Intrigued by this discrepancy, I went home one day and shared these thoughts with my mother. Her imagination was captured by this conversation. It was unusual for me to approach my mother with any of my school problems; I had apparently decided early on in life that my mother had a lot to deal with already, so my sister Susan was my “go-to” in all situations. It was also unusual for my mother to take decisive action because of something I told her about school. My parents weren’t the only ones in the 1960’s who left their children in what they assumed were the capable hands of the school system; it was nearly unheard of for a parent to question any decision a teacher made or to suggest a better way of doing things than the one already in use. My mother did have a particular dislike for religious hypocrisy, however, and my playground observations hit all her buttons in that regard. She requested a conference with Mrs. Lane to discuss the discrepancy between Religion class and Playground Culture.
When my mother complained to Mrs. Lane that her charges were dropping their Christianity at the door when they left the building for recess, Mrs. Lane was galvanized to make an immediate change. The day after she talked to my mother, she announced to the class that from that day forward, all the girls had to play with each other, and so did the boys. No groups, no teams—just girls together as one and boys together as one. As she made this announcement, she kept beaming at me and very nearly winked; I was squirming in my chair, fearful that I would be discovered as the Girl Who Ruined Recess Forever.
To my surprise, however, my classmates took to this new idea of Christian recess with gusto. As far as I could tell, no one suspected me as its source (really, though, no thanks to Mrs. Lane.) And in fact, recess that day was great. I don’t remember what game we played; certainly Mrs. Lane’s “Everyone Plays” rule limited our options. But I do remember playing something, and I remember having fun. Things were definitely looking up.
The next day, Mrs. Lane didn’t mention anything about the New Rule for Recess before she sent us forth to the playground at 10:20, and it was back to business as usual. The girls split into small groups and the boys did whatever it was that boys did at recess. I shrugged, and took up my usual station near the fence, thinking about what I would have for a snack after school and ruminating about names for the Dog I Might Get Someday. I don’t know why I never told my mother that Christian Recess lasted exactly one day, nor do I know why my mother never asked me how things were working out. Even less do I understand why Mrs. Lane never followed up on Christian Recess, but I suspect that her memory wasn’t what it once had been, and what memory she had was largely taken up with her dead husband, about whom we heard a great deal in the classroom every day. He used to call her His Rose, and when she married him—Mr. Lane—her name was “Rose Lane.” We third graders (well, at least the girls) loved this stuff, and never complained if stories of the late lamented Mr. Lane spilled over into our time for Math. Mrs. Lane was a good-hearted soul, but her finest days in the third grade classroom, I suspect, were behind her. She meant well, though, and I knew that.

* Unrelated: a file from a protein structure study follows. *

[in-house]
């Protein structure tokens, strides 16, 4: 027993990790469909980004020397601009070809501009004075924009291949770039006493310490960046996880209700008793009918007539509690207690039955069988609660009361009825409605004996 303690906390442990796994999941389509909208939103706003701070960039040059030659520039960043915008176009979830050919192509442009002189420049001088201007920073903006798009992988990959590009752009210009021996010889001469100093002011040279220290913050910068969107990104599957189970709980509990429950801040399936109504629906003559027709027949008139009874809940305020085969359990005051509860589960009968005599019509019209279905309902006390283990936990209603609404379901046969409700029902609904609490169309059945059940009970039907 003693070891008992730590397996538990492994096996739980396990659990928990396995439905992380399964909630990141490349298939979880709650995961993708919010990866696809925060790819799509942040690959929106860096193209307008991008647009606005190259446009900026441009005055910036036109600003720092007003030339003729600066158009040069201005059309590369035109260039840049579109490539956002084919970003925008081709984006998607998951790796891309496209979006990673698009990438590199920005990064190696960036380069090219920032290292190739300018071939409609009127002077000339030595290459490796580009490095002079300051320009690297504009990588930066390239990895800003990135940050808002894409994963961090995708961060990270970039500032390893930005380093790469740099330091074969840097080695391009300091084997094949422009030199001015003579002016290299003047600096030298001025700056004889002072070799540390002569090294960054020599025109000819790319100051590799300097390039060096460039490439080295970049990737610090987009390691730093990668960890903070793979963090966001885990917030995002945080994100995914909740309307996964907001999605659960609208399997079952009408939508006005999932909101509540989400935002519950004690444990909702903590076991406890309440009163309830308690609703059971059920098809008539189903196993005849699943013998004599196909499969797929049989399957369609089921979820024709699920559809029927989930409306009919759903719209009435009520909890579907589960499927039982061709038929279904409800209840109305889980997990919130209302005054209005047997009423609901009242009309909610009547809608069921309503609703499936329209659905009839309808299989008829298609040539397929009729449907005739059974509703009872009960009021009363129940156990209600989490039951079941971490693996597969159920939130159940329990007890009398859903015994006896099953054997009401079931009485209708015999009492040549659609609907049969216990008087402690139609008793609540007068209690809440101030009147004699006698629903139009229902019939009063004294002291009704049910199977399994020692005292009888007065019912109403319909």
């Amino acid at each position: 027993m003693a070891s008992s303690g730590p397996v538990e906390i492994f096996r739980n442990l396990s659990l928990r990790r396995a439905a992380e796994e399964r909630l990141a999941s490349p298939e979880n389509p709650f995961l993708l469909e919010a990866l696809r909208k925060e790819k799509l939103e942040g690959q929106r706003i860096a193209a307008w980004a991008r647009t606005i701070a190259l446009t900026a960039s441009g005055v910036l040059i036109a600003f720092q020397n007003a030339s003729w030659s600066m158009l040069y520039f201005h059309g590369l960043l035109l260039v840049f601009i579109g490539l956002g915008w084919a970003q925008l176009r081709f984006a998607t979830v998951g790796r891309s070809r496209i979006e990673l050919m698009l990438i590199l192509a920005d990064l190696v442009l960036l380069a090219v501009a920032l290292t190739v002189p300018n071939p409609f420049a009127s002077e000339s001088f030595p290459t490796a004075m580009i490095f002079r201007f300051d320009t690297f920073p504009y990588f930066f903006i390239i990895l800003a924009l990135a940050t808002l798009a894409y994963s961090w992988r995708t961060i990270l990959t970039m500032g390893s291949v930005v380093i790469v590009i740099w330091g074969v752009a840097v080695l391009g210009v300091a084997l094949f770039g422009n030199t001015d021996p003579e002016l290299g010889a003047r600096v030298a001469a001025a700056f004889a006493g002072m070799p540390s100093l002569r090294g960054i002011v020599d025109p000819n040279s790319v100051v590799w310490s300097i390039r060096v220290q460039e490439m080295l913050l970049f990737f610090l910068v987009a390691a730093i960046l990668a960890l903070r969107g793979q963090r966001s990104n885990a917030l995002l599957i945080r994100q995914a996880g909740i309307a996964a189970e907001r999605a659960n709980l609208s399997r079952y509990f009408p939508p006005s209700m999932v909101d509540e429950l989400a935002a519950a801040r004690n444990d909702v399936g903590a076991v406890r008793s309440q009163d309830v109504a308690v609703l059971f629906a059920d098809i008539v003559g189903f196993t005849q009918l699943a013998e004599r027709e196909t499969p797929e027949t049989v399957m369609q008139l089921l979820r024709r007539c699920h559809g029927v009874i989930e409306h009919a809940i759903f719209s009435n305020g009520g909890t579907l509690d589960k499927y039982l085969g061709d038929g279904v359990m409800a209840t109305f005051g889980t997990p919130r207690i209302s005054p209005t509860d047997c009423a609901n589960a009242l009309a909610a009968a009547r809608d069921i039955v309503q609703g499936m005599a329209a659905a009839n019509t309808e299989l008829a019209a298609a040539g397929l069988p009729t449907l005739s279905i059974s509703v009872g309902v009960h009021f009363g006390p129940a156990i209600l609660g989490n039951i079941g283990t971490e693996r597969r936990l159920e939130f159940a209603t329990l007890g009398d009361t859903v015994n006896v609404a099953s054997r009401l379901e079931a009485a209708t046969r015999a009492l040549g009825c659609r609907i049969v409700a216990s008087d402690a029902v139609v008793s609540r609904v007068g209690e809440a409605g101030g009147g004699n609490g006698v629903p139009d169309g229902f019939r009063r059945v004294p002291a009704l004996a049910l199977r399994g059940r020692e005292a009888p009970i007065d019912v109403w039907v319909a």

Religion class never really got any better after third grade. We never went back to the Baltimore Catechism, much to my chagrin. We did, however, continue our Close Religious Study of the songs of Simon and Garfunkel. By seventh grade, we had advanced to Sr. Collette saying, “Do you see? It’s Jesus! Jesus is the Bridge Over Troubled Water!” I never did bring up the fact that Paul Simon’s parents were Hungarian Jews. It wouldn’t have been kind.